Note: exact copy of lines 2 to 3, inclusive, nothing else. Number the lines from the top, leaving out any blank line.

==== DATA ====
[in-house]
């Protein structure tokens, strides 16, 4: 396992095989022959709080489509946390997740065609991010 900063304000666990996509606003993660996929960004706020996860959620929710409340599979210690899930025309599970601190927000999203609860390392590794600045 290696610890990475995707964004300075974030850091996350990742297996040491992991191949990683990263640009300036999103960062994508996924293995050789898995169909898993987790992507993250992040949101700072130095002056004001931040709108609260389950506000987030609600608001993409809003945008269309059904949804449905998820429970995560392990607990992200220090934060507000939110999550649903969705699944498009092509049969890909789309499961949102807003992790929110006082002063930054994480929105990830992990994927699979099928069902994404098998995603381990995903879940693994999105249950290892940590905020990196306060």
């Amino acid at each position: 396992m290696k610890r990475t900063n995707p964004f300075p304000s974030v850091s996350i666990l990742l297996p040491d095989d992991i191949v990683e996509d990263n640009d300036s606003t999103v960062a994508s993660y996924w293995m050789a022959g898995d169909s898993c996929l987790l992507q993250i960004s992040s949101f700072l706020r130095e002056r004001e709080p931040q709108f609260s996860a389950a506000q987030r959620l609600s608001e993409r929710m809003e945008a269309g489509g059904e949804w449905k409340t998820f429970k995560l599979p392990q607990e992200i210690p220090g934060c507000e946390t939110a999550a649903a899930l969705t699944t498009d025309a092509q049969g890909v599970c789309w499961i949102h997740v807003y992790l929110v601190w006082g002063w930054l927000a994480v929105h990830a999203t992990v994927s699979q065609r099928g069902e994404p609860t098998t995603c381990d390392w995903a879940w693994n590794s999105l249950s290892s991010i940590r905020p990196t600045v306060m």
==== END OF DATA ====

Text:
């Protein structure tokens, strides 16, 4: 396992095989022959709080489509946390997740065609991010 900063304000666990996509606003993660996929960004706020996860959620929710409340599979210690899930025309599970601190927000999203609860390392590794600045 290696610890990475995707964004300075974030850091996350990742297996040491992991191949990683990263640009300036999103960062994508996924293995050789898995169909898993987790992507993250992040949101700072130095002056004001931040709108609260389950506000987030609600608001993409809003945008269309059904949804449905998820429970995560392990607990992200220090934060507000939110999550649903969705699944498009092509049969890909789309499961949102807003992790929110006082002063930054994480929105990830992990994927699979099928069902994404098998995603381990995903879940693994999105249950290892940590905020990196306060």
């Amino acid at each position: 396992m290696k610890r990475t900063n995707p964004f300075p304000s974030v850091s996350i666990l990742l297996p040491d095989d992991i191949v990683e996509d990263n640009d300036s606003t999103v960062a994508s993660y996924w293995m050789a022959g898995d169909s898993c996929l987790l992507q993250i960004s992040s949101f700072l706020r130095e002056r004001e709080p931040q709108f609260s996860a389950a506000q987030r959620l609600s608001e993409r929710m809003e945008a269309g489509g059904e949804w449905k409340t998820f429970k995560l599979p392990q607990e992200i210690p220090g934060c507000e946390t939110a999550a649903a899930l969705t699944t498009d025309a092509q049969g890909v599970c789309w499961i949102h997740v807003y992790l929110v601190w006082g002063w930054l927000a994480v929105h990830a999203t992990v994927s699979q065609r099928g069902e994404p609860t098998t995603c381990d390392w995903a879940w693994n590794s999105l249950s290892s991010i940590r905020p990196t600045v306060m």